All images by Hykel Quek for RICE Media unless otherwise stated.
I stand at the solitary bus stop which serves the residents living at Blocks 210 to 218 Marsiling Crescent/Lane.
For residents of the estate, this bus stop is the quickest and most affordable connection to the nearest MRT station—the lone portal to the rest of Singapore.
These blocks recently acquired under the Selective En bloc Redevelopment Scheme (SERS) will make way for the expansion of the Woodlands Checkpoint. It’s an upgrade that is intended to meet future traffic demands.
What this means is that the residents here will have to move out of their homes by the first quarter of 2028.
The estate is flanked by Woodlands Waterfront on one side and dilapidated warehouse buildings on the other. It’s quiet and tranquil—an old-world charm to the place that is hard to find in the nook and crannies of the city.
Strain your ears, and you can hear the low-rumbling hum of the traffic of the Woodlands Causeway in the distance. The monotony is occasionally punctuated by the urgent horns of a frustrated motorist—probably looking to clear the borders as quickly as possible.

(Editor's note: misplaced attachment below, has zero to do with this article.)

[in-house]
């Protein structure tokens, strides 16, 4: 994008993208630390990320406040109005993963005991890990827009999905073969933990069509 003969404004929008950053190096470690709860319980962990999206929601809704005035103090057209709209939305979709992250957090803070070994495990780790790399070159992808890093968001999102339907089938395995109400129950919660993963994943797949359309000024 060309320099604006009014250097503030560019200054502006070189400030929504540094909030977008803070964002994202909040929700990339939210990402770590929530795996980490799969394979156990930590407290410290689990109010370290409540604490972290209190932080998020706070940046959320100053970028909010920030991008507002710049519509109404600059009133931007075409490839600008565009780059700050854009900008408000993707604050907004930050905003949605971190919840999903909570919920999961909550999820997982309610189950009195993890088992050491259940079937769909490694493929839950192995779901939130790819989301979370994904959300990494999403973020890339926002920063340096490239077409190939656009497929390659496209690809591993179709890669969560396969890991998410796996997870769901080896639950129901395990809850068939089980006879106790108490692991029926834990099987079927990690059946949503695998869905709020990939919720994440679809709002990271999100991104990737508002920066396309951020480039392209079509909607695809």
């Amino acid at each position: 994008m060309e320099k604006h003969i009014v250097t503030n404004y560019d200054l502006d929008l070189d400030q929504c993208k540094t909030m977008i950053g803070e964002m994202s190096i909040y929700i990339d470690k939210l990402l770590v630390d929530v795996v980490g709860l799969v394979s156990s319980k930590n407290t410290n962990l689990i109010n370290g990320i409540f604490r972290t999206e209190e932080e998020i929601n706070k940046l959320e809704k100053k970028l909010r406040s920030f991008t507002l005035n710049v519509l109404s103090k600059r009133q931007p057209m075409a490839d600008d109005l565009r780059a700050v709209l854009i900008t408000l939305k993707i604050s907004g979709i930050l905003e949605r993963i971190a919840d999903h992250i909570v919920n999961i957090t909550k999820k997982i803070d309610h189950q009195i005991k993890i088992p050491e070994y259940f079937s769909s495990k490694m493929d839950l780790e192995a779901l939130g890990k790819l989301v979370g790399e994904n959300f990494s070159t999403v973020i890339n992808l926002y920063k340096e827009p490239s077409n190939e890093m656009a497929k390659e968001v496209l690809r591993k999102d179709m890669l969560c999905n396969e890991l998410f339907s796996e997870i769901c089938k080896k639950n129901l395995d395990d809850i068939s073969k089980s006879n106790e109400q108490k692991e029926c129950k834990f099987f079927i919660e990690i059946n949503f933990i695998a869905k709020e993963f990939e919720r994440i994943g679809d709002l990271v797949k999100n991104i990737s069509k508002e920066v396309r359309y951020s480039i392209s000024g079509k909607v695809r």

Very few housing estates in Singapore have such a view. Here, residents are close enough to neighbouring Malaysia to make out blurry outlines of Malaysian vehicles and citizens going about their day.
The Woodlands Immigration & Checkpoints Authority Building stands just beyond the horizon. Against the background of lively Johor Bahru only a mere kilometre away, the building sticks out like a monolith with its wearisome grey hue.
It’s a stoic gatekeeper of all who enter and depart. It would also witness the massive overhaul of this part of Marsiling in a few years time.
To Be Displaced
22-year-old Cedric, an undergraduate, has lived at this housing estate for 20 years. When news of the en bloc broke, he was disappointed but not surprised.
Aunties gossip. And gossip travels far. Far enough for Cedric, several decades younger, to hear rumours of a potential en bloc months before the news broke.
“I found out before my family did. I saw the news on my phone and told them,” he recalls. We linger at the entrance of Lucky Star Eating House, the main coffee shop of the estate, just after lunch hour.